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© 1997 – September 2021
The Legacy Press
Ann Arbor, Michigan USA
The Legacy Press
Books about the Printing, Paper, and Bookbinding Arts
Elaine Koretsky’s accumulation of information about visiting hand-papermaking sites in China is an incomparable accomplishment, the hard-won results of punishing travel under complicated conditions…. —Nancy N. Tomasco
[T]his book may provide some of the only Western records of these villages and methods of creating handmade paper. The book does show the determination and unquenchable interest the author has with papermaking and its traditions. As such, it is an important addition to any hand papermaking library. —Jana Pullman
Killing Green: An Account of Hand Papermaking in China
The invention of paper in China more than 2,000 years ago was a wondrous discovery. Worn out fish-nets, hemp rags, and rope were soaked, beaten to a pulp, and then the watery mass was poured onto a cloth stretched over a wooden frame. On its surface, a web of fibers coalesced. After drying in the sun, the sheet of paper was gently pulled from the cloth. Although many uses for paper were discovered, the most important was as a superb writing surface.
Over a millennium, papermaking spread throughout China, then east to Korea and Japan, and finally west along the Silk Road to the rest of the world. The materials, tools, and techniques changed according to what was available in particular locations.
A few scholars have written about hand papermaking in China, but none has been as thorough as Elaine Koretsky. Her remarkable journeys have taken her from the Taklimakan and Gobi Deserts to the Himalayas. Over the course of eighteen field expeditions, she has located forty-two, often remote villages that represent unbroken traditions of papermaking by hand. She interviewed the papermakers, recorded their histories, and documented their processes in both film and digital formats, and in print. Enlightening as well as entertaining, Killing Green chronicles many of the trips that Elaine has made to China over more than a quarter of a century.
217 pages • 85 color and b&w photographs/maps • hardcover • 9 x 6 • 2009
Nancy N. Tomasco: "Elaine Koretsky’s accumulation of information about visiting hand-papermaking sites in China is an incomparable accomplishment, the hard-won results of punishing travel under complicated conditions that sometimes was confounded by the very guides she hired. Surely few would – as the Koretskys [Elaine and Sidney] have done repeatedly – risk arrest for traveling in areas not yet open to tourists, camp for days on rocky Tibetan terrain, wait for hours for roads to be cleared of landslides, and rise very early for consecutive days on the road to follow up on an elusive tip about the existence of a papermaking village.…We can be grateful that Elaine Koretsky has added a valuable chapter to the history of hand papermaking in China.” Excerpted with permission from Hand Papermaking 25, no. 2 (Winter 2010): 39–41. © 2010 by Hand Papermaking, Inc. (www.handpapermaking.org). All rights reserved.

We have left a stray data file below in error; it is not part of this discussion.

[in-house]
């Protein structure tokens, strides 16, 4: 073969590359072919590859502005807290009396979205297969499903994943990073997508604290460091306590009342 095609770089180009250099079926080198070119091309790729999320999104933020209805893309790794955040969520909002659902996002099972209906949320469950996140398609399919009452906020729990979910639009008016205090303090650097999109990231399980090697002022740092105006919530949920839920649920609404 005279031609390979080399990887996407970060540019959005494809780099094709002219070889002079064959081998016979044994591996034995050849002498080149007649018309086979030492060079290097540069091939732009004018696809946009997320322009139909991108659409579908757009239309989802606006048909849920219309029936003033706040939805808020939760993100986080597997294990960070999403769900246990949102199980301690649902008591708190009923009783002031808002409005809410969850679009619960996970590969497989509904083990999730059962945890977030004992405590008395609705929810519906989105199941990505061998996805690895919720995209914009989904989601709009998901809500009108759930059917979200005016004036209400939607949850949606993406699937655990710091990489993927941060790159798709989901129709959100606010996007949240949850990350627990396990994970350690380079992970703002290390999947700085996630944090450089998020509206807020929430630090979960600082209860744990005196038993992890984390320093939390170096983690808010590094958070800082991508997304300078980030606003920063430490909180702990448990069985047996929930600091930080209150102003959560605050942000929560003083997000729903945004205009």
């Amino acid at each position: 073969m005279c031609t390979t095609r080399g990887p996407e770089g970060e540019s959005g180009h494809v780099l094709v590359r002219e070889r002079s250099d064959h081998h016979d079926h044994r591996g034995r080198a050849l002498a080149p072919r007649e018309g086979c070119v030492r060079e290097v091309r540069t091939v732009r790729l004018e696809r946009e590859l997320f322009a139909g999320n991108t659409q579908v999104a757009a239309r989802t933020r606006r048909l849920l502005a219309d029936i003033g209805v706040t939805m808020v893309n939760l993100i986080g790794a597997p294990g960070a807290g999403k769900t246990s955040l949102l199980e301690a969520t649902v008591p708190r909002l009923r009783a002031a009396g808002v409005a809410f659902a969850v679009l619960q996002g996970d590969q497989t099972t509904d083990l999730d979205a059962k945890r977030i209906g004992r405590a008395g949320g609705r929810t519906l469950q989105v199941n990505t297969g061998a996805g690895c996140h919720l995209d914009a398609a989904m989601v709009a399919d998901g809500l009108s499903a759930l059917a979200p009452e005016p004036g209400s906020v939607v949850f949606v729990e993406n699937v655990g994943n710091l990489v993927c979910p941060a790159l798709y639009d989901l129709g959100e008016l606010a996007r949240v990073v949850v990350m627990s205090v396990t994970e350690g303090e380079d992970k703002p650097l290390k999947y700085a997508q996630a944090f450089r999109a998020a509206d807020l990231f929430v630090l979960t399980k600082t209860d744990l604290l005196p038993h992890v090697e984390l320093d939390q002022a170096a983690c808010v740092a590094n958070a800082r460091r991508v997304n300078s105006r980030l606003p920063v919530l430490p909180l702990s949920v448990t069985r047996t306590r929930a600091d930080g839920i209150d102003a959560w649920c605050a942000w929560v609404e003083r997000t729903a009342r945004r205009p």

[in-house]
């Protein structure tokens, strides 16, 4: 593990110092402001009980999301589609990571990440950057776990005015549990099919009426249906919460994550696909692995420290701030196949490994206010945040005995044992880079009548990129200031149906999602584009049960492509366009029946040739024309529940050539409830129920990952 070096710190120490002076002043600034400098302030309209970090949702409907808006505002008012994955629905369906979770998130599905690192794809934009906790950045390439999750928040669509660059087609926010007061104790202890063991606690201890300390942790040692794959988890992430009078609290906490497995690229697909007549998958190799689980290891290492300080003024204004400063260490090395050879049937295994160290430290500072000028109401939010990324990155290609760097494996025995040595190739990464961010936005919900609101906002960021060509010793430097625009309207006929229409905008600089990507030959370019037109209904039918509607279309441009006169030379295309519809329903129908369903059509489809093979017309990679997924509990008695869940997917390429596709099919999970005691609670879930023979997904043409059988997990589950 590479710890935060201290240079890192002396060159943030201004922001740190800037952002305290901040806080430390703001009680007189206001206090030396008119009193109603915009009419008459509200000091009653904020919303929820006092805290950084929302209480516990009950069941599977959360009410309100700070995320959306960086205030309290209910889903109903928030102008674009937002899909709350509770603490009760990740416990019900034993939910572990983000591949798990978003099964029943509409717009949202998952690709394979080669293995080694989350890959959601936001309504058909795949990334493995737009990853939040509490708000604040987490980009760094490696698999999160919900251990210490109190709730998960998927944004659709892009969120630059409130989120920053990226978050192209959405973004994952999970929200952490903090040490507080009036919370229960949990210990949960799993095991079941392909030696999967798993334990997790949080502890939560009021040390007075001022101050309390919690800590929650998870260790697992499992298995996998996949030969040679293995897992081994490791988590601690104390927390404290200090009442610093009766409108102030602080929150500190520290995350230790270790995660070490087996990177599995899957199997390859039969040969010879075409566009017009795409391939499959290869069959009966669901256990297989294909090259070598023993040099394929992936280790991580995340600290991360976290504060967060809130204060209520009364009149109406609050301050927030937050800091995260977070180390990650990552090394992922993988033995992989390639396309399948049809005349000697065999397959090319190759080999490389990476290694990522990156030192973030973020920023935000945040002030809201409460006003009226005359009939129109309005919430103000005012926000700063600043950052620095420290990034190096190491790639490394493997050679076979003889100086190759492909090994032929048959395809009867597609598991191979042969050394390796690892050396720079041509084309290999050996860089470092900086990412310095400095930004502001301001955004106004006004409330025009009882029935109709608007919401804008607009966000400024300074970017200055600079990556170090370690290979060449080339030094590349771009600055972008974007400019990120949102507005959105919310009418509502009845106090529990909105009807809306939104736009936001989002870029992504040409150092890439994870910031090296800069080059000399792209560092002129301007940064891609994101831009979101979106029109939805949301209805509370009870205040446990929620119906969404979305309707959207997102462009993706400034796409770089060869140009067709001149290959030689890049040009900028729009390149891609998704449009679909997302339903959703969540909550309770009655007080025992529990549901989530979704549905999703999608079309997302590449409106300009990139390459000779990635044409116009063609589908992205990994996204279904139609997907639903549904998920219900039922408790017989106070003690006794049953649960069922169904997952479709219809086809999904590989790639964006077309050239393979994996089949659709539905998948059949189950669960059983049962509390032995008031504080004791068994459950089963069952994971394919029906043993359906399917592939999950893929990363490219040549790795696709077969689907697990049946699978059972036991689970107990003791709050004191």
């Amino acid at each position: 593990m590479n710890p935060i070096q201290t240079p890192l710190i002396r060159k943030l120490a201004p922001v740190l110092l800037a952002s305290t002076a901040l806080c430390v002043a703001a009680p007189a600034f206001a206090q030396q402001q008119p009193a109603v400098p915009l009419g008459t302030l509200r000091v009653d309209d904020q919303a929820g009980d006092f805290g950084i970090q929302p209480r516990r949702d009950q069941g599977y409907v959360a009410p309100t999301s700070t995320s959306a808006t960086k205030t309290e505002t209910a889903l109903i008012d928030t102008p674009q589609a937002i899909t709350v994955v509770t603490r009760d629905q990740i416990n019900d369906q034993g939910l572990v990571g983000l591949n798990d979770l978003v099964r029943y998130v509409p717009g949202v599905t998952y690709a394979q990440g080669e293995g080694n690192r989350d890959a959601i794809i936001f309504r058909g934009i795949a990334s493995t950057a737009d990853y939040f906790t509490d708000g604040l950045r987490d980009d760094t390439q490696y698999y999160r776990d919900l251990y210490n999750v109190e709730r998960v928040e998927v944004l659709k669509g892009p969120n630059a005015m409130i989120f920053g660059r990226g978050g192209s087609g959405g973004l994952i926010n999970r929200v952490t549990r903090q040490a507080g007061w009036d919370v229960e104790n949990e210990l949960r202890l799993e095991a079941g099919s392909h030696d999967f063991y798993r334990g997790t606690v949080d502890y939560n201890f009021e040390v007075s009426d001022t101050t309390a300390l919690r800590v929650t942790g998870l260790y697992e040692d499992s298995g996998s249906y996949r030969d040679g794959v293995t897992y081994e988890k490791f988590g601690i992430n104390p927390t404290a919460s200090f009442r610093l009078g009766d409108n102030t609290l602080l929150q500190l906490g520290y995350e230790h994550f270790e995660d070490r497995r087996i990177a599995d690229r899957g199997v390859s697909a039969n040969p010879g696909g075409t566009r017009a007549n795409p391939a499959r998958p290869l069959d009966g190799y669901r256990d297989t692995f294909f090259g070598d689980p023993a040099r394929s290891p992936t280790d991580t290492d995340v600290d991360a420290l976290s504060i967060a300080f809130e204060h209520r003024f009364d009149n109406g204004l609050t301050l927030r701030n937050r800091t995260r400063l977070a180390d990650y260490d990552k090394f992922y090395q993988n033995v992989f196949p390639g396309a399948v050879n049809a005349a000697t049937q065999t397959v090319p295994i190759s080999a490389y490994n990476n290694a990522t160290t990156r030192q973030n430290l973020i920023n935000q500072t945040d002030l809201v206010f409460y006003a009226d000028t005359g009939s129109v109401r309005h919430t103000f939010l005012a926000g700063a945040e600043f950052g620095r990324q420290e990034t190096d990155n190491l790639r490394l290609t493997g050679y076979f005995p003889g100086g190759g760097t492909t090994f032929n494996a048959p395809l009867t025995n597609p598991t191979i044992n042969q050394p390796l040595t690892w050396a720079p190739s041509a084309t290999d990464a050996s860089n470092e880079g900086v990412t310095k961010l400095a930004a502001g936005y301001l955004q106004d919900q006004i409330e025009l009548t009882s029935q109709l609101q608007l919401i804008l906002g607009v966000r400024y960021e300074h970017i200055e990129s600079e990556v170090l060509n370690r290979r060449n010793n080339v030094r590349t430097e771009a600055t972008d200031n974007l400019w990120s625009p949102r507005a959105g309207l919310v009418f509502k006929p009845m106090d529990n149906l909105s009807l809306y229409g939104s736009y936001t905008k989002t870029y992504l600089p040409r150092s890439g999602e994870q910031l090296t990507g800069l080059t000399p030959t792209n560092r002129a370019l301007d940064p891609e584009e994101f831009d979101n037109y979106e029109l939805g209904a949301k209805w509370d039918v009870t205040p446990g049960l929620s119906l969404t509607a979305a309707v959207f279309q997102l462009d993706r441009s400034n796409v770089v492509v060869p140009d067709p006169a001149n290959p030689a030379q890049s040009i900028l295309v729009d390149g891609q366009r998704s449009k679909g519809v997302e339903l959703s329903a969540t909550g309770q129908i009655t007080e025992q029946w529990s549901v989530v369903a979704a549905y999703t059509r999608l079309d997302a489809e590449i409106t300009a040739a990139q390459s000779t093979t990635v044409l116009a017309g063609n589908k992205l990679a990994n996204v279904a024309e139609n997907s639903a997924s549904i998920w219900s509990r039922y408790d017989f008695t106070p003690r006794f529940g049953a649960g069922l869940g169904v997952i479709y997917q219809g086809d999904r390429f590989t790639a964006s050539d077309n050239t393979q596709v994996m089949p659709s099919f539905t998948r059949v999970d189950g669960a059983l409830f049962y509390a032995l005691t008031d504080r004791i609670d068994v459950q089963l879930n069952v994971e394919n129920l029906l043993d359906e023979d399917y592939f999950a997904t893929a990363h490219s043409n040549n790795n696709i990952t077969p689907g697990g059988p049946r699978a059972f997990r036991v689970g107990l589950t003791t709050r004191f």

Jana Pullman: "Much has been written on papermaking in China but this book gives a unique perspective on the craft and the people, representing an unbroken tradition of papermaking by hand. As she traveled across the country accompanied by her husband Sidney and various guides, the author interviewed papermakers and recorded their histories and processes. She also describes the trips, giving us insight into the difficulties and rewards of her travels including tales of being arrested for visiting a paper-making site without the proper permission and of being smuggled across the Chinese border into Burma.…One can easily believe much has changed in the last few years in many of the villages described in this book. In fact, this book may provide some of the only Western records of these villages and methods of creating handmade paper. The book does show the determination and unquenchable interest the author has with papermaking and its traditions. As such, it is an important addition to any hand papermaking library.” Bonefolder 6, no. 2 (Spring 2010): 61. http://www.philobiblon.com/bonefolder/vol6no2contents.htm